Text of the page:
Yalla Yalla – Let’s Go!

I have a new favourite cheap eats destination. (By “new” I mean “new to me.” Yalla Yalla has been open in Soho since 2008 and in Mayfair since 2010. I could weep at all the meals I could have eaten, but did not eat, at Yalla Yalla.)

Yalla Yalla could so easily have been precious. It is in Soho. It is trendy. It bills itself as serving “Beirut Street Food” (showing that it has me, and a whole lot of other people, dialed down). It could serve microscopic portions and charge an outrageous amount for alcohol. But Yalla Yalla is not precious, except perhaps literally, like my precious bottle of barrel aged single batch bourbon that my friend Charles gave me for my birthday.

Yalla Yalla is tiny. Their website claims they seat 28, but I think they must be counting the three outdoor tables at which they somehow manage to cram four persons apiece. They have also managed to cram as many tables as possible into the restaurant itself, which means you are basically in your nearest neighbours’ armpits. I don’t mind this so much because then I can scrutinize what they’re eating and whether I WANT SOME. (Answer: YES, OF COURSE I DO.) Also, Yalla Yalla is frequented by hot chicks (see Ex. A, above). Hot chicks who like to stuff their faces with delicious Lebanese food get an A+ from me, and I am happy to be in their armpits.

But I digress.

I’ve eaten at Yalla Yalla twice and despite gorging indecently and getting sozzled both times, I managed to not spend more than £15. I DO NOT UNDERSTAND HOW THIS WAS POSSIBLE, but I do not question why.

My first visit we ordered the £6 makale samak (fried prawns, calamari, whitebait and aubergine). Sorry, I DO NOT have a photo of this or of anything else we ate that first visit, since I didn’t bring my camera. But do I need to remind you that you would be LUCKY to pay £6 for fish and chips and it would probably taste like crap? This plate of crispy deep-fried battered goodness was literally the size of my face and it is a WINNER. All the seafood was fresh and perfectly cooked, the batter was light, and the thinly sliced fried aubergine on the bottom of the plate was comfortingly moist, hot and yielding inside its crispy shell. It was served with a nice mint and yogurt dipping sauce. Soujoc, lebanese sausages, made with spiced lamb and grilled and served with plenty of lemon, were flavourful and satisfyingly chewy, but not particularly memorable.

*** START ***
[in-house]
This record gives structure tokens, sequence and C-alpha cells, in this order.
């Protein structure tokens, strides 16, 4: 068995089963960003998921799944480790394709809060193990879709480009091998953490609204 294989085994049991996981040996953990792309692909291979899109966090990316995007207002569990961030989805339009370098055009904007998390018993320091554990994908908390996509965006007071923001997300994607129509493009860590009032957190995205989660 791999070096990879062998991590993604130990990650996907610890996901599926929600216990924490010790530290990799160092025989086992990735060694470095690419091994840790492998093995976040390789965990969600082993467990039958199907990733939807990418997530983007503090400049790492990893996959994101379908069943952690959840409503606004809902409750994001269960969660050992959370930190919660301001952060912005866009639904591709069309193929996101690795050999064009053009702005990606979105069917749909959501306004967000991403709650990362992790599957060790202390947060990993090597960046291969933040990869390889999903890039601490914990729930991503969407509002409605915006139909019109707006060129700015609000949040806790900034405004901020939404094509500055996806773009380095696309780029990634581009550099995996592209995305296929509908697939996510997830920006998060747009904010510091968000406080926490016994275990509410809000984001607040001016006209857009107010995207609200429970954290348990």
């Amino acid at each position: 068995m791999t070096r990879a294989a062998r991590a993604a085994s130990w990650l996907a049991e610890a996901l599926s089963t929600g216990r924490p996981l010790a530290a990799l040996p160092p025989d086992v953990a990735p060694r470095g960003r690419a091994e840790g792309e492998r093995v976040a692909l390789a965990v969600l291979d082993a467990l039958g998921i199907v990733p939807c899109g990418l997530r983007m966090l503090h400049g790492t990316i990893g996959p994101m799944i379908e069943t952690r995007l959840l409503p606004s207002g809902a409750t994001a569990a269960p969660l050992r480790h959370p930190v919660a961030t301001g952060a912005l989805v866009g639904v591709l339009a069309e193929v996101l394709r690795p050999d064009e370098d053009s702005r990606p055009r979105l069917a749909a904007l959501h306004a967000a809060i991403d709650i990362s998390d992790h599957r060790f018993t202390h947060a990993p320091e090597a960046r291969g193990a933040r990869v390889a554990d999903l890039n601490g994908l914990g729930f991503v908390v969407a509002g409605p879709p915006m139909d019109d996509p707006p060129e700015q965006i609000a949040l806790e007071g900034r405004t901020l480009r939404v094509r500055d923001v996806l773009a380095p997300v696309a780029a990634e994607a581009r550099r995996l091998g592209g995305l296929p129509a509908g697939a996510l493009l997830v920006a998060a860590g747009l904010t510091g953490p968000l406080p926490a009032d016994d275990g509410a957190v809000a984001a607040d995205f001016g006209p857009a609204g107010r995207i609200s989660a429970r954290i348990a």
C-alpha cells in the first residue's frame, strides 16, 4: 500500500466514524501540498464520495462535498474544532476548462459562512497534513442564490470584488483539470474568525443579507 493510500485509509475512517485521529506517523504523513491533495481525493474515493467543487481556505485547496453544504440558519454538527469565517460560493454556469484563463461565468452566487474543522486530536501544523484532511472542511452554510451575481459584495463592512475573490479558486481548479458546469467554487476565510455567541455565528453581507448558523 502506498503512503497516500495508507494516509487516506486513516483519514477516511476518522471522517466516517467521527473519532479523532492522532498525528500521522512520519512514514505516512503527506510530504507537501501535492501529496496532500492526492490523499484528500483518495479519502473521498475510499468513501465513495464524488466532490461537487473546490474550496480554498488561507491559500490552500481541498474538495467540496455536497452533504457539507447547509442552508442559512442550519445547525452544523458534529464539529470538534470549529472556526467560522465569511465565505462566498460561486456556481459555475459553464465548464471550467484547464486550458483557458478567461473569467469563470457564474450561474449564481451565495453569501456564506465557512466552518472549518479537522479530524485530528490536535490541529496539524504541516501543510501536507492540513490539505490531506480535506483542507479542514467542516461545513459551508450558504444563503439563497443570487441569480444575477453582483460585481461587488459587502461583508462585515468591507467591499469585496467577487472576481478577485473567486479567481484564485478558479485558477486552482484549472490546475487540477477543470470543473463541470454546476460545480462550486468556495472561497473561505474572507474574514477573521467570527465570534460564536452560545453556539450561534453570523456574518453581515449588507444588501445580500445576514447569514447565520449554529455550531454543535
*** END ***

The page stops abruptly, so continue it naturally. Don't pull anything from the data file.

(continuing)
The Halloum Meshoué (£4.25), however, is a revelation. A voice in my brain says, “it’s just grilled halloumi with olives and tomatoes” but it was hot and salty and perfectly browned and texturally delightful with the meaty olives and bright fresh tomatoes.  It was so good, I had to order it a second time.

The Kibbé Nayyé (£5.50), or lamb tartare, is somewhat different to how I’ve had it before. The spiced lamb mince is very fine and mixed with bulgur, which gives it a nice heft and smoothes out the flavour of the lamb. (I love raw meat, but one of my dining companions was not so keen.) The meat is shaped exactly as if someone took the mince and squished it in their fist before dropping it on the plate, which someone probably did.

Sfiha (£3.75) is gorgeous – lovely doughy triangles of hot pillowy bread topped with a dusting of fine lamb mince, pomegranate molasses, and pomegranate seeds, and served with a wedge of lime. Friend V did not like the fact that the menu describes sfiha as a pastry “filled with minced lamb” whereas sfiha is more bread than pastry and it is definitely not filled. A valid criticism. Yalla Yalla take note!

For a main we ordered the moussakaa (£8.50), which is prepared differently in each region that makes it. This was a warming tomato and aubergine stew, made with chickpeas and red peppers, and served with rice vermicelli. We ate about half of the plate before I remembered to take a picture, but the portion was freaking enormous. This is how it looked after three of us took some on our plates:

Everything is accompanied with their lovely fresh pita bread. We had second helpings of the pita bread (FREE!). Also free are the olives and pickle that they give you at the start of the meal.

Service is not included in the bill, but even with three glasses of wine (the Lebanese Pinot Noir sounded like a good idea, but trust me, it wasn’t), two beers, and a nice tip, it came out to under £15 per person. (HOW?? HOW????) In Arabic “yalla yalla” means “come on,” or “hurry up” or “let’s go!” and all I can say is yalla yalla your ass over to this little gem of a restaurant.

The Upshot

Yalla Yalla

1 Green’s Court, London W1F 0HA

020 7287 7663

12 Winsley Street, London W1W 8HQ

020 7637 4748

Website: http://www.yalla-yalla.co.uk/

Price per person: under £15 including tip

The verdict: Must try!

Yalla Yalla Beirut Street Food on Urbanspoon

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